Child support is calculated based on the paying party’s gross income pursuant to the statutory guidelines. However, the court will order a set amount payable to the Wisconsin Support Collections Trust Fund, P.O. Box 74400, Milwaukee, WI 53274-0400. Depending on the employment situation, the court usually orders the payments to be made by an income assignment. The paying party will be issued, an identification number for the child number for referencing purposes, however until a number is issued the paying party would reference the case name, county and number. There are many considerations that the guidelines cover in setting the amount. For instance: if the physical placement schedule is primary vs. secondary physical placement, then the court uses the percentage of formula income (17% for one child, 25% for two children, 29% for three children, 31% for four children, and 34% for five or more children ); however if the physical placement schedule is Shared Physical Placement, then the court will use the Shared Placement Formula. This formula takes both parents‘ gross incomes into consideration and using a fairly simple formula based on the number of overnights, establishes the set number for support. There is also a formula for a high payer, a person who earns more than $84,000 gross per year. The amount of child support that is received is not taxable to the receiving party, which means that it is not deductible for the paying party.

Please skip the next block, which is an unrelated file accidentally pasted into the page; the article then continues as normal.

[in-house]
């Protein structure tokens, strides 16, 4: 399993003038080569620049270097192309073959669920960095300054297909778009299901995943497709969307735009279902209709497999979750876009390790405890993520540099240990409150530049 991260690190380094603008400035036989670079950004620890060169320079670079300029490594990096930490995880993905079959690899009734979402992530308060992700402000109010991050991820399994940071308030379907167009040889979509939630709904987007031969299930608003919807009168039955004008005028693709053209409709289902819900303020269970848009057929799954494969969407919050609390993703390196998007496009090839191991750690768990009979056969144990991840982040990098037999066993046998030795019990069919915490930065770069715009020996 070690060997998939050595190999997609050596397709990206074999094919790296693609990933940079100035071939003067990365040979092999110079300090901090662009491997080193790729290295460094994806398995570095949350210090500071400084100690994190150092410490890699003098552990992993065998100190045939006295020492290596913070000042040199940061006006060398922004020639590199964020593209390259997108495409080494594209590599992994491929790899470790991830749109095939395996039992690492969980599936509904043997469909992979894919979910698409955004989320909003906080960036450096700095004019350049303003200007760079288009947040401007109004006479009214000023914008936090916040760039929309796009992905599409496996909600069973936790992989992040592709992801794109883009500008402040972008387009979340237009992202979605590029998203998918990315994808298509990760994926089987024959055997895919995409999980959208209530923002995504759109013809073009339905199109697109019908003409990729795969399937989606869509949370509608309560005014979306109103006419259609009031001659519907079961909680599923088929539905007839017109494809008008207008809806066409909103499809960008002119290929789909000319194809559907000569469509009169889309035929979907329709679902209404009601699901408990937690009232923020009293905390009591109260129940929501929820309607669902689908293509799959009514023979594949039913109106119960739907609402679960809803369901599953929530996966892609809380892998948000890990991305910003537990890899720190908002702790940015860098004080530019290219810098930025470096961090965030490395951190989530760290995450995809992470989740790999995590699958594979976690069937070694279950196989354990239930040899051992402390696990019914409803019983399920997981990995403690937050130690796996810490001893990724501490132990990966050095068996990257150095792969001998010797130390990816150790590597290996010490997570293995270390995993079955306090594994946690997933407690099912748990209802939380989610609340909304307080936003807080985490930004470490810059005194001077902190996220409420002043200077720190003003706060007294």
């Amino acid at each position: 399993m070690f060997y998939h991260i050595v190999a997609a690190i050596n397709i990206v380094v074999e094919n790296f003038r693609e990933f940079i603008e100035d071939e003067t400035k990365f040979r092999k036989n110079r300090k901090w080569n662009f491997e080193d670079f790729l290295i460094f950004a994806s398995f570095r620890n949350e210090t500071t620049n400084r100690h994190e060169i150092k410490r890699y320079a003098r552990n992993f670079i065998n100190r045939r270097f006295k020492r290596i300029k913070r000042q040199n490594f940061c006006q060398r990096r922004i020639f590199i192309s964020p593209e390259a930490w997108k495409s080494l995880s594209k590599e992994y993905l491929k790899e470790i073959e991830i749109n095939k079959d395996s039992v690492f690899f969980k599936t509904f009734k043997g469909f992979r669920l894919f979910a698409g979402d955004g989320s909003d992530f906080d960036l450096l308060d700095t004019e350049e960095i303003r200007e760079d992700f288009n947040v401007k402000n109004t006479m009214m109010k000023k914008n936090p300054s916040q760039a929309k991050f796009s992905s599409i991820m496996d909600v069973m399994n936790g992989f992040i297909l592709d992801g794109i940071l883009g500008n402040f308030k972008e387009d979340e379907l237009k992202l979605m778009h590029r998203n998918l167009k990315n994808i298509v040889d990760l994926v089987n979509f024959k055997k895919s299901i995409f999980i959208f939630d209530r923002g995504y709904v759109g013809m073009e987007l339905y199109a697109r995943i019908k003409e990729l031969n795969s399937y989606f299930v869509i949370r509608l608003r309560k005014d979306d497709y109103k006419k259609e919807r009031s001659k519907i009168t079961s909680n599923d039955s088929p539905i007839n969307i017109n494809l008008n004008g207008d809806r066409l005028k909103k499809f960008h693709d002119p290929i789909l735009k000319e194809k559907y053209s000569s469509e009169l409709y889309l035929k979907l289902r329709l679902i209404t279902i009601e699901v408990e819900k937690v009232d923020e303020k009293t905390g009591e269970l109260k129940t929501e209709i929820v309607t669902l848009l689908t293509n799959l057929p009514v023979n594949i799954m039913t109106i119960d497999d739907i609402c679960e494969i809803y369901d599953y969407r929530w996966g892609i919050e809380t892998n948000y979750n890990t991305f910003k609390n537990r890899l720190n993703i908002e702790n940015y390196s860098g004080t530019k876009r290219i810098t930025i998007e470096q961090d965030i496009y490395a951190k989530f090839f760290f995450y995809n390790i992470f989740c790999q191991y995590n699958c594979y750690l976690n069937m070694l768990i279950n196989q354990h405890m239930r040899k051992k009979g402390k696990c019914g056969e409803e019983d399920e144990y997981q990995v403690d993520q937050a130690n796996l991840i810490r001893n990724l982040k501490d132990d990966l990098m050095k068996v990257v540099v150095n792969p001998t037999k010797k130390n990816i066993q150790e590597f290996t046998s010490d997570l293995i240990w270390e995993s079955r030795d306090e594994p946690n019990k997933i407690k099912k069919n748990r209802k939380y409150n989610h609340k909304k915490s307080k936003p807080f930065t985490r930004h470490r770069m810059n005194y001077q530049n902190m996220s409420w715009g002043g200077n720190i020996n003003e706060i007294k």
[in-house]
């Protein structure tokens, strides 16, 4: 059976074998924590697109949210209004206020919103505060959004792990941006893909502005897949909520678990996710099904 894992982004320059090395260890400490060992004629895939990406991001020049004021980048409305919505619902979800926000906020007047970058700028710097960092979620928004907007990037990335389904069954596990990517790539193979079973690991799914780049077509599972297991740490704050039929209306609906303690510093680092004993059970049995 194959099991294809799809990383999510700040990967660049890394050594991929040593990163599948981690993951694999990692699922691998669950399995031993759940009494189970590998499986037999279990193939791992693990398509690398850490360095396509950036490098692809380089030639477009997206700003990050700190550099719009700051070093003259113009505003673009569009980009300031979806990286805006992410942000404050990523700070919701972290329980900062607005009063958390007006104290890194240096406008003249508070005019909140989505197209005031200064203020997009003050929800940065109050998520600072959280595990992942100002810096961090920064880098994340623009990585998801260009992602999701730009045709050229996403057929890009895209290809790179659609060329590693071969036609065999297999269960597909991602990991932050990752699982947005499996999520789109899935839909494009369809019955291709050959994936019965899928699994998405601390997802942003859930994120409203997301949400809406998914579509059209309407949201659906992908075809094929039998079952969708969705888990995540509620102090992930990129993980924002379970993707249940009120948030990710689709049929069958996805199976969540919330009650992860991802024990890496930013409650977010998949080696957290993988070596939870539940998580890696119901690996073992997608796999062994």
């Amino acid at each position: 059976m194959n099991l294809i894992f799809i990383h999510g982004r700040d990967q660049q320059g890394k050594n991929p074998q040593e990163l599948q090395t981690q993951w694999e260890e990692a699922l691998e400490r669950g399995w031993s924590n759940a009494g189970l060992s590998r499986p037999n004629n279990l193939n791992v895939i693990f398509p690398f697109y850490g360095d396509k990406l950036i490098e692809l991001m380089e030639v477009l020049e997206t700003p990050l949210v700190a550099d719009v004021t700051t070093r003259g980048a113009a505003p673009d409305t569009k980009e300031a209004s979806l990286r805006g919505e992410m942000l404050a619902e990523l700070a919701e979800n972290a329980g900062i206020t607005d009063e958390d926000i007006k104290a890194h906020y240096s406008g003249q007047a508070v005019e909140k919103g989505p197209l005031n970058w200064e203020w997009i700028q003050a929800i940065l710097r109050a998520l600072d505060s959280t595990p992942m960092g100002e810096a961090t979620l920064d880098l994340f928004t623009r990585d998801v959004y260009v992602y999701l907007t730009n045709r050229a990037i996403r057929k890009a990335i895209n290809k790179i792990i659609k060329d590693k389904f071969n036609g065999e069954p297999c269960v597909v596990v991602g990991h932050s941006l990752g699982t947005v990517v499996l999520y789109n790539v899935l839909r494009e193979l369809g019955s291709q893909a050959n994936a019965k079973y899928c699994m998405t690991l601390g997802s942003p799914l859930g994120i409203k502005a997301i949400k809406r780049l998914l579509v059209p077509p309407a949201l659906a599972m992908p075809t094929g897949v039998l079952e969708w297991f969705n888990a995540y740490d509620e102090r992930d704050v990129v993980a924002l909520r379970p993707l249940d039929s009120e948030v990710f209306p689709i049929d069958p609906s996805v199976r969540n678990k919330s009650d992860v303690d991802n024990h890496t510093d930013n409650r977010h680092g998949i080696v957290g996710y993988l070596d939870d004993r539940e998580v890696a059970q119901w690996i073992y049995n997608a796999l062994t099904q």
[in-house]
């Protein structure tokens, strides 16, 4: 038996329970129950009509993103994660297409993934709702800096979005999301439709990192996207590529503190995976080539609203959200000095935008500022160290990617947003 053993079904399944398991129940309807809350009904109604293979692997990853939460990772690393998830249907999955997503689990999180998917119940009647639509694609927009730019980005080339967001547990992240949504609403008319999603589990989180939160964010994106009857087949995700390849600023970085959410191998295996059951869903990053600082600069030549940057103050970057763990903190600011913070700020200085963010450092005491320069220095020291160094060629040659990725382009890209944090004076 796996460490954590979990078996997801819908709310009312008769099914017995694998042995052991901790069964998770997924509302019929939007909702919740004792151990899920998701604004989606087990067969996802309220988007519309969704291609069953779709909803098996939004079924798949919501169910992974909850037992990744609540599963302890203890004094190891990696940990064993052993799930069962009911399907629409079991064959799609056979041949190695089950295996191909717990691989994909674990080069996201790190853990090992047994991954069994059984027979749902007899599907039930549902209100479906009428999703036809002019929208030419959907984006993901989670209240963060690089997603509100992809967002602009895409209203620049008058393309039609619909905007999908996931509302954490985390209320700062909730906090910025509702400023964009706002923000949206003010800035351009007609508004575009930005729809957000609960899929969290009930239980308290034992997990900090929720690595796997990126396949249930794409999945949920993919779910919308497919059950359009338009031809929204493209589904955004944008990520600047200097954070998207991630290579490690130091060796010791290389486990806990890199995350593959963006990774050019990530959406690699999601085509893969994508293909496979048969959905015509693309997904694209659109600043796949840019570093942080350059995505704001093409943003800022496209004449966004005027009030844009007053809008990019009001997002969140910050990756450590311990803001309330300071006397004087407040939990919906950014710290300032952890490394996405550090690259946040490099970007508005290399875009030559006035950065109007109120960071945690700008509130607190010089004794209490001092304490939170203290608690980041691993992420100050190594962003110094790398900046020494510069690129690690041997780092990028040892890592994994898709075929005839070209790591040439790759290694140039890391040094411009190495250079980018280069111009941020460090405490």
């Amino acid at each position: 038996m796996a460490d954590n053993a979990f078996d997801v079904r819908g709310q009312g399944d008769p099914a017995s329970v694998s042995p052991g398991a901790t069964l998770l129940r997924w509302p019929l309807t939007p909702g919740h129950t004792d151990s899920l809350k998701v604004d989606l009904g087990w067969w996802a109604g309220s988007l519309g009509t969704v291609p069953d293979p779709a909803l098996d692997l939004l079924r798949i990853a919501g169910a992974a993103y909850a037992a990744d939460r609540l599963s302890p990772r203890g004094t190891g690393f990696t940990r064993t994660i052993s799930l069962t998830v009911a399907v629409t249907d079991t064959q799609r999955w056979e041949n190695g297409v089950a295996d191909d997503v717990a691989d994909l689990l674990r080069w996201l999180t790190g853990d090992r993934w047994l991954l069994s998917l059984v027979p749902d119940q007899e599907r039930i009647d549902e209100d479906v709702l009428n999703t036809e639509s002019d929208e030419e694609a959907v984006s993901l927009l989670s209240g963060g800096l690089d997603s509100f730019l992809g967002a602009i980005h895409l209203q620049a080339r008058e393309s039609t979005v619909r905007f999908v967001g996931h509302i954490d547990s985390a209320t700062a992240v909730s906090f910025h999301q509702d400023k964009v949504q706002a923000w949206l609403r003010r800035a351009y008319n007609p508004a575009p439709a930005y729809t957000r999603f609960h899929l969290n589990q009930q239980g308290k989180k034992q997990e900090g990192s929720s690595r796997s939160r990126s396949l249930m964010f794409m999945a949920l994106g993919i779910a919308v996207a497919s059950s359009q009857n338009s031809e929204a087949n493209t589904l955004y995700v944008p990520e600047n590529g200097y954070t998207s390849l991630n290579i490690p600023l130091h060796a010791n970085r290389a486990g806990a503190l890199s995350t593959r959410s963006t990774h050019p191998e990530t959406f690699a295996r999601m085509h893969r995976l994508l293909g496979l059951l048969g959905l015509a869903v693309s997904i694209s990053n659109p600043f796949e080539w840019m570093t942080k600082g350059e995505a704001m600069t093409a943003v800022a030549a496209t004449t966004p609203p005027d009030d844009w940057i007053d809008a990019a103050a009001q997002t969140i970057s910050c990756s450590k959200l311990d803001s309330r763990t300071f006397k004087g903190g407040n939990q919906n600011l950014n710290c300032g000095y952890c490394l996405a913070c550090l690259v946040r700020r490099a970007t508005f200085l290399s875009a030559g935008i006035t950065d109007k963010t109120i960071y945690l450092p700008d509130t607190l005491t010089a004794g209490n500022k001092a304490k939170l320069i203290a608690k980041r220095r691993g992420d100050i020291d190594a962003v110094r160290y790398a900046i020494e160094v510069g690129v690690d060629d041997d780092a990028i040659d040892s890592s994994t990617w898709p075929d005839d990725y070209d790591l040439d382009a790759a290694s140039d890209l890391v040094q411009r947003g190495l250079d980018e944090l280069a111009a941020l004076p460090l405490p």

Does a parent have the same rights if the child is born out of wedlock versus born during a marriage?
This question, when asked in relation to legal custody and physical placement, raises a distinction between the legal action for divorce and paternity. It is an important question. When a party conceives a child and the child is born during the marriage, then there is a presumption that the husband is the father of the child. With that presumption in place, he automatically has custodial and placement rights over the minor child. However, when the child is born out of wedlock, then there is no such presumption. In fact, the alleged father has no legal rights over the child until he is adjudicated the father from an order of the court. This can be achieved by filing an Action for Paternity (by either parent). Until that time when the court orders that he is the father, the mother has all of the control and rights over the minor child. It should also be known that, during the initial hearing in a paternity case, the father will have an opportunity to admit he is the father or deny it. A DNA test is available if this admission or denial is disputed.
What is the process to get into court and what happens at the first hearing?